Heat play their game — hit 3s, grind, own fourth — to even series with Nuggets
DENVER — It was a recipe familiar to Heat fans (and one that kept Bucks and Celtics fans up at night):
The Heat hit their 3-pointers at a seemingly unsustainable rate, 17-of-35 (48.6%). They got physical on defense and mucked up the Nuggets’ offense for stretches. Nikola Jokić was a scorer (41 points) but the Heat didn’t let him get the ball moving, allowing just four assists. The Heat were relentless and took advantage of their opponents’ undisciplined plays. The Heat owned the fourth with 36 points (to the Nuggets’ 25).
It was the recipe that got Miami to the NBA Finals and it won them Game 2 in Denver, 111-108. The NBA Finals are now tied 1-1, heading to Miami for Game 3 on Wednesday.
That familiar recipe included Miami’s role players stepping up as they have all postseason. Gabe Vincent scored 23 with 4-of-6 from 3, Max Strus started hot and finished with 14 points and six assists, and Duncan Robinson came off the bench for a hot start to the fourth quarter and scored 10 points that helped change the game.
Their stars made plays too, both Jimmy Butler and Bam Adebayo scored 21. Butler had nine assists, Adebayo nine rebounds, and both made critical defensive plays. Everyone on the Heat stepped up when they had to.
“It’s just part of our DNA, for one. You know, everyone on this team has battled through adversity in some manner and been knocked down and had to get back up,” Vincent said when ask how the Heat keep having these kinds of games. “And for number two, we have a lot of experience in these close games. So when it comes down to the wire, we are strangely comfortable.”
While Heat culture makes a good story, this is ultimately about the 3-point shooting — the Heat shot better than 50% three times against the Celtics, and they have been having games like this all postseason (nine games of 40%+ from 3). This was a game they shot their way to a win with those 17 threes. The Heat had 11 shots in the restricted area in Game 2, half of their regular season average — they just hit their jumpers.
For the Nuggets, it was about the mental and effort lapses they avoided in Game 1 that caught them in Game 2. The Nuggets played with the arrogance of a team that believes it’s the better one in the series and can flip the switch.
“Let’s talk about effort. This is NBA Finals, we are talking about effort; that’s a huge concern of mine,” a fuming Nuggets coach Michael Malone said postgame. “You guys probably thought I was just making up some storyline after Game 1 when I said we didn’t play well. We didn’t play well. Tonight, the starting lineup to start the game, it was 10-2 Miami. Start of the third quarter, they scored 11 points in two minutes and 10 seconds. We had guys out there that were just, whether feeling sorry for themselves for not making shots or thinking they can just turn it on or off, this is not the preseason, this is not the regular season. This is the NBA Finals. That to me is really, really perplexing, disappointing.
“I asked the team, I asked them, ‘you guys tell me why they lost.’ And they knew the answer. Miami came in here and outworked us, and we were by far our least disciplined game of these 16 or 17 playoff games, whatever it is now. So many breakdowns. They exploited every one of our breakdowns and scored.”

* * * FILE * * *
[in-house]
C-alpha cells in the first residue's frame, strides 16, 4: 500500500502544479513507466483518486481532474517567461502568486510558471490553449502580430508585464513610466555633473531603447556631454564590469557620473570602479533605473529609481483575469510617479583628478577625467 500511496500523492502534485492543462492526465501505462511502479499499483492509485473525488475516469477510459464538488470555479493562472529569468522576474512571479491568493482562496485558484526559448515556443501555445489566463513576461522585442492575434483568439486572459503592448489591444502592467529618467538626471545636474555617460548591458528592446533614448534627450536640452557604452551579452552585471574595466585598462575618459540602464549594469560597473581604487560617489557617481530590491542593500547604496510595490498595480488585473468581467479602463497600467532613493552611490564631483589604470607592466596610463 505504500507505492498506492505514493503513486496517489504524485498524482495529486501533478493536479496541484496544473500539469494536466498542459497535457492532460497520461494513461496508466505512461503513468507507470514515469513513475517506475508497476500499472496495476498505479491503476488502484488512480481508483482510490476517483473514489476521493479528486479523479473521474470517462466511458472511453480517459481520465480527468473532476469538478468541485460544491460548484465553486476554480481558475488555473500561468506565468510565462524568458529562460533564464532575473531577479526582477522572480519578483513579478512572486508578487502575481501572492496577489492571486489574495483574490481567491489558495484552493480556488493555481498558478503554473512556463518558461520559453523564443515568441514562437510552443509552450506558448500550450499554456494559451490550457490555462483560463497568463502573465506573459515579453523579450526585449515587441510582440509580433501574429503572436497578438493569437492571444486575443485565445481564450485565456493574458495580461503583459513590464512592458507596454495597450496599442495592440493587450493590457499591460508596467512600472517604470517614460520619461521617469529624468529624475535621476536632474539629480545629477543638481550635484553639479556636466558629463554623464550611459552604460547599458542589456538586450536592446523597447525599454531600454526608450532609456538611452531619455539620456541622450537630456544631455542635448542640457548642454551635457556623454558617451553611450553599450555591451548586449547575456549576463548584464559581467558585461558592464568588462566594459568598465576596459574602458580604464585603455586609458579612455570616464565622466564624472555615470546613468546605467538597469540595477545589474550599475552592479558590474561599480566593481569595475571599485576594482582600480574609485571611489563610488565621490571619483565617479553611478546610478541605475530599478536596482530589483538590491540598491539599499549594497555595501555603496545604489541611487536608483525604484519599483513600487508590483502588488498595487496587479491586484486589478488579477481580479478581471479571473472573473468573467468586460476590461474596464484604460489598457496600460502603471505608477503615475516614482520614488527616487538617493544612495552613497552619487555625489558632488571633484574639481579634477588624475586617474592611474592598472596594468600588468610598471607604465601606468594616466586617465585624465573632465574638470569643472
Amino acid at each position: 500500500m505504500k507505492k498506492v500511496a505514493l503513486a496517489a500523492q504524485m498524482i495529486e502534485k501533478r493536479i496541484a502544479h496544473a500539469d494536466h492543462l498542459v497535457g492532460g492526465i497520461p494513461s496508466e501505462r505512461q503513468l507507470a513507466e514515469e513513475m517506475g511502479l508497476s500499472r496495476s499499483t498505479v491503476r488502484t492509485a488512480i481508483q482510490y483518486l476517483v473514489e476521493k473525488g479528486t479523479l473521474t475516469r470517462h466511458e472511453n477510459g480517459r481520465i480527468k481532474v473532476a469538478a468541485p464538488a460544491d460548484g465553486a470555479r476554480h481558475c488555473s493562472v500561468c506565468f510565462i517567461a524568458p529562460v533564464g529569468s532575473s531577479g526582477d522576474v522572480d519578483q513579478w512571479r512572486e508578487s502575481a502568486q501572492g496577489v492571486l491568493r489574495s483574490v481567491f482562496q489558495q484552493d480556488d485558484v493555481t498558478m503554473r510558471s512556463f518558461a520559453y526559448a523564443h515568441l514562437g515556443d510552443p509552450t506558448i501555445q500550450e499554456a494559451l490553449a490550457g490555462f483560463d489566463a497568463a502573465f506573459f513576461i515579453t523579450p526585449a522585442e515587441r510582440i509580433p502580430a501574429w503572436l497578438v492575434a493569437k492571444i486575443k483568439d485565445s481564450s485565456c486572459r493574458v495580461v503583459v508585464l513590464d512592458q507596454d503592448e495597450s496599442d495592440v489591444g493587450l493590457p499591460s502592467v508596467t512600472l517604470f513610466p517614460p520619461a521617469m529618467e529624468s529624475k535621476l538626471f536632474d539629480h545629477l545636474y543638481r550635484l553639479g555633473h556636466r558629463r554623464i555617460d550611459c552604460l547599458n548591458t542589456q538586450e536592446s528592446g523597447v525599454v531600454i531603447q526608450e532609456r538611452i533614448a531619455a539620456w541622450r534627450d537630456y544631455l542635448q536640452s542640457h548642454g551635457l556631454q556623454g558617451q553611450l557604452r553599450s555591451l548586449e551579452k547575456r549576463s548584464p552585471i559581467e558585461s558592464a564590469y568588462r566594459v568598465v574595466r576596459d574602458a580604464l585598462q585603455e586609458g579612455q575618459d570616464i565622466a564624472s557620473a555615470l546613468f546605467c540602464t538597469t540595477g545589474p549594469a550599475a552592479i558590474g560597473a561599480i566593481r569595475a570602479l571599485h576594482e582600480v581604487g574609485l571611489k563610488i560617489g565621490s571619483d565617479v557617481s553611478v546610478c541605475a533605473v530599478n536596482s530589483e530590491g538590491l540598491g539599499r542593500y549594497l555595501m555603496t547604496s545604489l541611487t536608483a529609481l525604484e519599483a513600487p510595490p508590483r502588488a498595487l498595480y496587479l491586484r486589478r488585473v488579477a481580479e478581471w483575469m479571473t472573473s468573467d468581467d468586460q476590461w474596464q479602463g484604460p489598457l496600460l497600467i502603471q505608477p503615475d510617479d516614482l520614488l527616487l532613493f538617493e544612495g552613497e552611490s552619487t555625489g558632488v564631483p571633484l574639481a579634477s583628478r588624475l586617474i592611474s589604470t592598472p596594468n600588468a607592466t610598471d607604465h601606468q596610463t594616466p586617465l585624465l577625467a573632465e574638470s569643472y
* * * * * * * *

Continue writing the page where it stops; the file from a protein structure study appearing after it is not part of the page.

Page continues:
The Heat got what they wanted from the opening tip. On offense Max Strus was hitting — 4-of-7 from 3 in the first quarter alone — but it wasn’t just him. Heat midrange shots that clanged out in Game 1 dropped through the net Sunday. More importantly, having Butler start the game defensively on Jamal Murray along with Adebayo on Jokić slowed the Nuggets’ go-to pick-and-roll. Miami got the lead all the way to 11 as they pulled the game into the mud they needed to win.
However, in the final five minutes of the quarter the Nuggets started to find their legs and their offense — all thanks to their bench.
Christian Braun made two hustling defensive plays in a row, the second turning into a Jeff Green breakaway (where Haywood Highsmith fouled him). Then a Bruce Brown 3. Then a Jeff Green 3. Then a Murray 3. Then an Aaron Gordon 3. It was a Rocky Mountain avalanche of 3-pointers and the Nuggets started to pull away.
Denver’s run stretched out to 29-8 and the Nuggets led by as many as 15. However, as the teams returned to their starting lineups, the Heat got their groove back — Strus, Gabe Vincent and Butler were all in double digits in the first half. More telling, Kevin Love (inserted into the starting lineup for Game 2) was +15 and Strus +10 as all the Heat starters were in the positive. On the other end, Kentavious Caldwell-Pope was -14, highlighting a rough night that eventually led to him fouling out.
Their bench had Nuggets were up 57-51, and it helped they won the non-Jokić minutes at the start of the second quarter by 14.
The start of the second half again saw the Heat increasing their defensive pressure, doing better in transition, and doubling Jokić in a way that bothered him. This slowed the Nuggets down and had them getting into their offense late, and it was back to a slow, grinding, Heat style of game.
That kept most of the third quarter tight, but in the final minutes of the half — when Bam Adebayo went to the bench — Jokić made plays, he finished with 18 points in the third alone, and the Heat entered the fourth ahead 83-75.
Then the relentless Heat made their run, with Robinson going on a personal 7-2 streak that grows into a 13-2 Heat run that puts them up by three.
From there, the Heat did their thing — they hit threes and played intense defense. The Nuggets didn’t match that energy until they tried to flip the switch in the final couple of minutes. They almost got it, Murray had a 3 to tie the game at the buzzer that bounced off the rim.
But the Nuggets lost the game much earlier.